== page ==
Magazine article The Spectator

Ancient & Modern

Magazine article The Spectator

Ancient & Modern

Article excerpt

Given the fault-line between religion and politics in the Muslim world and the priority of Sharia over secular law, what can Muslims do to reassure us that they understand their responsibilities as British citizens? Pliny the Younger and Daniel Stylites may be able to help them.

In the absence of an imperial policy towards Christians, Pliny (governor of Bithynia, northern Turkey, AD 110-13) had them arrested and ordered to invoke pagan gods, make offerings to the emperor's statue and revile the name of Christ. If they did not, they were executed. The emperor Trajan approved, adding three important riders. Christians must not be hunted down; if they repent they must be forgiven, whatever their past conduct; and there were to be no witch hunts.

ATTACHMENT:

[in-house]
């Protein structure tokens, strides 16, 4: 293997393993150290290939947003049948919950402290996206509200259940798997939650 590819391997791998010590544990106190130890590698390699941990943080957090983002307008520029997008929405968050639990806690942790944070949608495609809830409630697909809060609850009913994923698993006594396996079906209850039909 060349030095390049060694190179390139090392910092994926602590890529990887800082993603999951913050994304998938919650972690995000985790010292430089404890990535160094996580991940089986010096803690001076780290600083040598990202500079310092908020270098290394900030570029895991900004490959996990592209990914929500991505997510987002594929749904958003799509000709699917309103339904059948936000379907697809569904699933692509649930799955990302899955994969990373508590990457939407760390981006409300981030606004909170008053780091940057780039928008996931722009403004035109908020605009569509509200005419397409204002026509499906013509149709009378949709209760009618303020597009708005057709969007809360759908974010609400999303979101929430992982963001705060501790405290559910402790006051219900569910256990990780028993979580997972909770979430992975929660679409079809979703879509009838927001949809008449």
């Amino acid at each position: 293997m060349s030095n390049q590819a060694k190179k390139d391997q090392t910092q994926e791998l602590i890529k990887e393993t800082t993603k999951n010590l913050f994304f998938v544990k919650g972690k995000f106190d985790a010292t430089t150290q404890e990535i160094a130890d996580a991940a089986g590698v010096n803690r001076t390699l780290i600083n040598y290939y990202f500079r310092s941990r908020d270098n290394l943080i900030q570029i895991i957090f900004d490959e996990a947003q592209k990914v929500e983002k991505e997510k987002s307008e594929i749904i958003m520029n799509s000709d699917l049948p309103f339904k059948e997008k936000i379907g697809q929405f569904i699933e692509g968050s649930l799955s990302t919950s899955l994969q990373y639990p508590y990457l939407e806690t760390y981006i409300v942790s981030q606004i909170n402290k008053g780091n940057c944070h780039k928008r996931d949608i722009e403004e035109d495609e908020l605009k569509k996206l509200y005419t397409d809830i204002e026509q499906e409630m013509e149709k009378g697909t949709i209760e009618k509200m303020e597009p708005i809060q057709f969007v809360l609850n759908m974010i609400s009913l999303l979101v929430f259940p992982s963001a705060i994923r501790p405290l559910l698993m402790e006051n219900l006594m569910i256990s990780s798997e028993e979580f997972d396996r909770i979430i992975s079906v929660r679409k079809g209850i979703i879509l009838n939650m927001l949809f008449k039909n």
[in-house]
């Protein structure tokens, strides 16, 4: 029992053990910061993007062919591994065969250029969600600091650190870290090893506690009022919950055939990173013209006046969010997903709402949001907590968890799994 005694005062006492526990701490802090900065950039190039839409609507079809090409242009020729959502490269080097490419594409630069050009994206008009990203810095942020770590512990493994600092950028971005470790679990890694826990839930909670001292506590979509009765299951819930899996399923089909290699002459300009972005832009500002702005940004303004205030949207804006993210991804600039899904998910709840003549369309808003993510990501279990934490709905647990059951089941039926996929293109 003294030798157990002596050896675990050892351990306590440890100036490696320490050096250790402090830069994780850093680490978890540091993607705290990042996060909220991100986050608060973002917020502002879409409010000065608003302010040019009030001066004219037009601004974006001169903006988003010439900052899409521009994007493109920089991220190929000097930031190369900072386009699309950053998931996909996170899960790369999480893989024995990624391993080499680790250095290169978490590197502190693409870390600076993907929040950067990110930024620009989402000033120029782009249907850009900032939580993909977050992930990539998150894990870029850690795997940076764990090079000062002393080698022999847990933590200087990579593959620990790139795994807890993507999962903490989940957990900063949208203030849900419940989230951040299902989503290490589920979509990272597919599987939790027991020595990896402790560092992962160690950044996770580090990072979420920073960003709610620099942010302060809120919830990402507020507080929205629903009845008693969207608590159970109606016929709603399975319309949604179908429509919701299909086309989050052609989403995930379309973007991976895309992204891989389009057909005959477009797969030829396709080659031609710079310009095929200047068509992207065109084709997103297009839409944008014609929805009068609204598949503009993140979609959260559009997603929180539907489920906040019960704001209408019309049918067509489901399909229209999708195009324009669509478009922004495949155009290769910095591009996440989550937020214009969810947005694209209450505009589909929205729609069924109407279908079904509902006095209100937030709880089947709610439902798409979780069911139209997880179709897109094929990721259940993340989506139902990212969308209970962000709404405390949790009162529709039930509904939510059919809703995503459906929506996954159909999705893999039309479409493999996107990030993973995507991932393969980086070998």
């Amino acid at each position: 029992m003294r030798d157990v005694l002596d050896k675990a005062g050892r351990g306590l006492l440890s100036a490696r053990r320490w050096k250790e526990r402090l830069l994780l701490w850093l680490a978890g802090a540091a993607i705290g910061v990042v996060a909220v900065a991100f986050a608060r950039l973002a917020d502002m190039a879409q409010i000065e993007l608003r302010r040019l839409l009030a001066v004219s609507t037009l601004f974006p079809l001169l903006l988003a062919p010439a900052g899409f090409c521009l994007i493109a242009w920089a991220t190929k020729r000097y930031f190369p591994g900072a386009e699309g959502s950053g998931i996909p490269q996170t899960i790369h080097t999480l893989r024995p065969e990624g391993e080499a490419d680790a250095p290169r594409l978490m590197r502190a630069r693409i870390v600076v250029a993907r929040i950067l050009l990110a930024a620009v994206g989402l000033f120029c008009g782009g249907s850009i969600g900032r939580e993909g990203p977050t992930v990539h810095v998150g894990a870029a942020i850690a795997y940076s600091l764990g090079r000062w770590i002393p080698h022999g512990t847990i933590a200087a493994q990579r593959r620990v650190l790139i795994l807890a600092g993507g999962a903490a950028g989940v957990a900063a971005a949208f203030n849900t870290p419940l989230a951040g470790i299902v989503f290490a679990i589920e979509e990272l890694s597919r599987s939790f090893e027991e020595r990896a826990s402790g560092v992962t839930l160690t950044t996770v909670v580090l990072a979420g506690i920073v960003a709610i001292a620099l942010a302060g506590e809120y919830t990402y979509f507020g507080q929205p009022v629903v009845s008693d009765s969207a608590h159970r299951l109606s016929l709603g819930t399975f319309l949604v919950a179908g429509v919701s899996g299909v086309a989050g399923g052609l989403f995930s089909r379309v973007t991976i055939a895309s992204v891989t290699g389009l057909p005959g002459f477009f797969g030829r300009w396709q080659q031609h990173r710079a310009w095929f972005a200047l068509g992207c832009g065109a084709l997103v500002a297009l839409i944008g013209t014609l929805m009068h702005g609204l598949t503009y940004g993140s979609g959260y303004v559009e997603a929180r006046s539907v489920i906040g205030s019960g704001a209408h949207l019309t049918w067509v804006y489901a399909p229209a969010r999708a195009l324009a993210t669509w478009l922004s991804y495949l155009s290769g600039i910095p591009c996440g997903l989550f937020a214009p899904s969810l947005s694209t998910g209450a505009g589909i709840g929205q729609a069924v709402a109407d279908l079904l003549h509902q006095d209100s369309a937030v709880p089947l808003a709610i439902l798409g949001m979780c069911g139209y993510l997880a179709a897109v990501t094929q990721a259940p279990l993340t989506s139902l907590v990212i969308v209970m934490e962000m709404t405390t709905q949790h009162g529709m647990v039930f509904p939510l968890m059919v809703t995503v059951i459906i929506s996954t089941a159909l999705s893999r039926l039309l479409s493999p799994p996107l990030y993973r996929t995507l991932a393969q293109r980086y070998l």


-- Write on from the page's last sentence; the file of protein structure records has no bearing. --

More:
What might a Trajan today have included on the list for Muslims publicly to renounce: physical jihad?

The early Christian ascetic Daniel from Syria set himself up on his pillar in Constantinople c. AD 450. He attracted so much popular interest that the local clergy complained, but the archbishop vetted him and pronounced him the real thing. From then on, Daniel became almost a talisman, especially for the emperors (Leo, AD 457-74, and Zeno, 474-91). …

Search by... Author
Show... All Results Primary Sources Peer-reviewed

Oops!

An unknown error has occurred. Please click the button below to reload the page. If the problem persists, please try again in a little while.